Canal-U

Mon compte
Université Toulouse-Jean Jaurès (Toulouse II-le Mirail)

Tracing Human Ancestral Migration from its Symbiotic Bacteria / Alexia Nguyen Trung


Copier le code pour partager la vidéo :
<div style="position:relative;padding-bottom:56.25%;padding-top:10px;height:0;overflow:hidden;"><iframe src="https://www.canal-u.tv/video/universite_toulouse_ii_le_mirail/embed.1/tracing_human_ancestral_migration_from_its_symbiotic_bacteria_alexia_nguyen_trung.61511?width=100%&amp;height=100%" style="position:absolute;top:0;left:0;width:100%;height: 100%;" width="550" height="306" frameborder="0" allowfullscreen scrolling="no"></iframe></div> Si vous souhaitez partager une séquence, indiquez le début de celle-ci , et copiez le code : h m s
Contacter la chaine
J’aime
Imprimer
partager facebook twitter

Tracing Human Ancestral Migration from its Symbiotic Bacteria / Alexia Nguyen Trung

Tracing Human Ancestral Migration from its Symbiotic Bacteria / Alexia Nguyen Trung, in colloque "1st Virtual Conference for Women Archaeologists and Paleontologists. Nouveaux apports à l’étude des populations et environnements passés" organisé par le laboratoire Travaux et Recherches Archéologiques sur les Cultures, les Espaces et les Sociétés (TRACES) de l’Université Toulouse Jean Jaurès et le laboratoire Paléontologie Évolution Paléoécosystèmes (PALEVOPRIM) de l'Université de Poitiers, sous la responsabilité scientifique de Julie Bachellerie, Ana Belén Galán López (Traces), Émilie Berlioz et Margot Louail (Palevoprim). Université Toulouse Jean Jaurès, 8-9 mars 2021.
Session 2 : Occupation of territories and population mobility.
[Conférence enregistrée en distanciel].

Our understanding of the history of human migrations around the globe has greatly benefited from the development of human population genetics. It has revealed the routes of colonization and striking events of admixture of populations on the way. Many species have accompanied humans on their journey, particularly microbes closely associated to their human host. H. pylori is present in the stomach of 50% of humans. Its transmission is vertical, since it occurs particularly during childhood within the family, limiting the spread of a strain to its carrier human group. Previous work has established that its presence in Homo sapiens dates back to before the major human migrations and that H. pylori accompanied its host during the settlement process of continents, to the point that the phylogeny traces in broad lines the history of human migrations since Out Of Africa. We have developed tools to reconstruct the history of bacterial genomes and particularly Horizontal Gene Transfer, which is the ability of bacteria to acquire genetic material from other strains or species. We have shown the efficiency of these methods for retracing ancient contacts and dating the history of free-living bacteria and we use the same approach to explore the history of H. pylori. By reconstructing the history of a sample of representative H. pylori strains, we use these methods to detail the historical contacts between strains and interpret these events in terms of contacts between ancestral human populations. We focus on the complex history of European populations taking advantage of the ancient genome of H. pylori extracted from Ötzi, the iceman, which dates back to around 3000 BCA. Ötzi's H. pylori shows clear relationships with strains that are found today in Asia. During this presentation we will detail the method and discuss our results on the history of human mobilities in Europe, through the prism of symbiotic bacteria.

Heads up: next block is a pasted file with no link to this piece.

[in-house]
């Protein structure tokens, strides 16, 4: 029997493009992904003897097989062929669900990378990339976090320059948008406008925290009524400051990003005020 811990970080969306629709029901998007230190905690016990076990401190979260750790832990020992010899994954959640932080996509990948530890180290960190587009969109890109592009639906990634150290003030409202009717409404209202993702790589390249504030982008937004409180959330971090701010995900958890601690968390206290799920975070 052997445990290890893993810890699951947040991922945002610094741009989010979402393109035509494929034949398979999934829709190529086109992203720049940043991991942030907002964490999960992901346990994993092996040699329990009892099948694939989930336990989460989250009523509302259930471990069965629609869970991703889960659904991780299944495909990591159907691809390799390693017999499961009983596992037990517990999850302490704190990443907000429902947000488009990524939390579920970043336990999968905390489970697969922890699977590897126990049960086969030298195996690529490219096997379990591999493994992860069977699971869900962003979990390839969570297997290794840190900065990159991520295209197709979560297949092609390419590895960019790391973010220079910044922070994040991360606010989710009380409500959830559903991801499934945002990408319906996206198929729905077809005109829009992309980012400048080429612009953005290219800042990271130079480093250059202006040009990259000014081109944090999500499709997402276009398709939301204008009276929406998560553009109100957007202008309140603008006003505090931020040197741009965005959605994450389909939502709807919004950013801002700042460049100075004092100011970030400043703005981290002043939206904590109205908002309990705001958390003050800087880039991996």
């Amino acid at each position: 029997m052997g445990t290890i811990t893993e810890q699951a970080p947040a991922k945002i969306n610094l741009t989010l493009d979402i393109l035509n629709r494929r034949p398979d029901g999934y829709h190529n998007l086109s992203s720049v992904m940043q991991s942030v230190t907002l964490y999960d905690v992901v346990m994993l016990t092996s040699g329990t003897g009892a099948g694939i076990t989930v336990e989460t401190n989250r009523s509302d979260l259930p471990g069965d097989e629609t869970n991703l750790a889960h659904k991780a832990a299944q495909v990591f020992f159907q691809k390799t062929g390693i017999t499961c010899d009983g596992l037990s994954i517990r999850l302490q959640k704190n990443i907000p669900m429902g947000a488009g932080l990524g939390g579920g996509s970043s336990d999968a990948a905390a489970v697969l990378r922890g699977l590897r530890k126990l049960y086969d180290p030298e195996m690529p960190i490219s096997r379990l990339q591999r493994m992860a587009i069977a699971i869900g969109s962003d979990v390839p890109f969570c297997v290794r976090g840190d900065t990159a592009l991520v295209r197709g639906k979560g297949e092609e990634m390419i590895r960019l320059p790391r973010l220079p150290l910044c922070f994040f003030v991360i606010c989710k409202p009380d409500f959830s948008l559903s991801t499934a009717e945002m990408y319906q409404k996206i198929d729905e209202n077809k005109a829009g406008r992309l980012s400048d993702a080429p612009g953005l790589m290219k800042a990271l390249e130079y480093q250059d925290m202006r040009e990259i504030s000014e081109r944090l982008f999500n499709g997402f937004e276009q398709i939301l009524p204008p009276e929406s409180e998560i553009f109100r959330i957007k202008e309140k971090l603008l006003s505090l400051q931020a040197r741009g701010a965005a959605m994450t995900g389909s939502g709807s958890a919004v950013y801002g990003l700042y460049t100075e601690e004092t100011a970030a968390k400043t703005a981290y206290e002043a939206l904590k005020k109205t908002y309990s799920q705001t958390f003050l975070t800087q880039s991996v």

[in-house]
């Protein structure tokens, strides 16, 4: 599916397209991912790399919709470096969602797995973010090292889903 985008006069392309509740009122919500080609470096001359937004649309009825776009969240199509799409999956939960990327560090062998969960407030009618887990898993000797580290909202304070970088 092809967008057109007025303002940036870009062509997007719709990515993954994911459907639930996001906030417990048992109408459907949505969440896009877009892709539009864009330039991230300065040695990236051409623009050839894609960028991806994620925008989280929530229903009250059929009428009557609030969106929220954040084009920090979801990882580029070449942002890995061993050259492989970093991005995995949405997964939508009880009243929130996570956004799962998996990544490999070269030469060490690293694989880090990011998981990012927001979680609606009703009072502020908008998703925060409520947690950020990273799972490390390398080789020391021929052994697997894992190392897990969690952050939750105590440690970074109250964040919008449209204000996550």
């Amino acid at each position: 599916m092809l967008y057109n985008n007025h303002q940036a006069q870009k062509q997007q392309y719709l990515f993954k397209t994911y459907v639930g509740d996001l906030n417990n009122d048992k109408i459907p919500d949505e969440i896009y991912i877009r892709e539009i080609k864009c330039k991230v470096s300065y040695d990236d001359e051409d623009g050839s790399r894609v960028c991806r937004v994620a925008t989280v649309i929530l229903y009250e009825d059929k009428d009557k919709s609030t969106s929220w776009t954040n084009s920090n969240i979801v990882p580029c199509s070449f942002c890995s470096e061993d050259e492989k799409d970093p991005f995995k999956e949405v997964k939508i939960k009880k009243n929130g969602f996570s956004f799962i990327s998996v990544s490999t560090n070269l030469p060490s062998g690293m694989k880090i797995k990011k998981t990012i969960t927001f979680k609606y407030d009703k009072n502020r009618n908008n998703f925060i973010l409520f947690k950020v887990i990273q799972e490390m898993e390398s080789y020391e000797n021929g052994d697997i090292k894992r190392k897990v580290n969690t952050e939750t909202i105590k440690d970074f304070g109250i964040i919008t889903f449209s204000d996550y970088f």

•  
  •  
    Date de réalisation : 8 Mars 2021
    Durée du programme : 11 min
    Classification Dewey : Bactéries, Paléolithique, Influences du milieu sur le physique des hominidés, Biologie et écosystème humain
  •  
    Catégorie : Colloques
    Niveau : niveau Master (LMD), niveau Doctorat (LMD), Recherche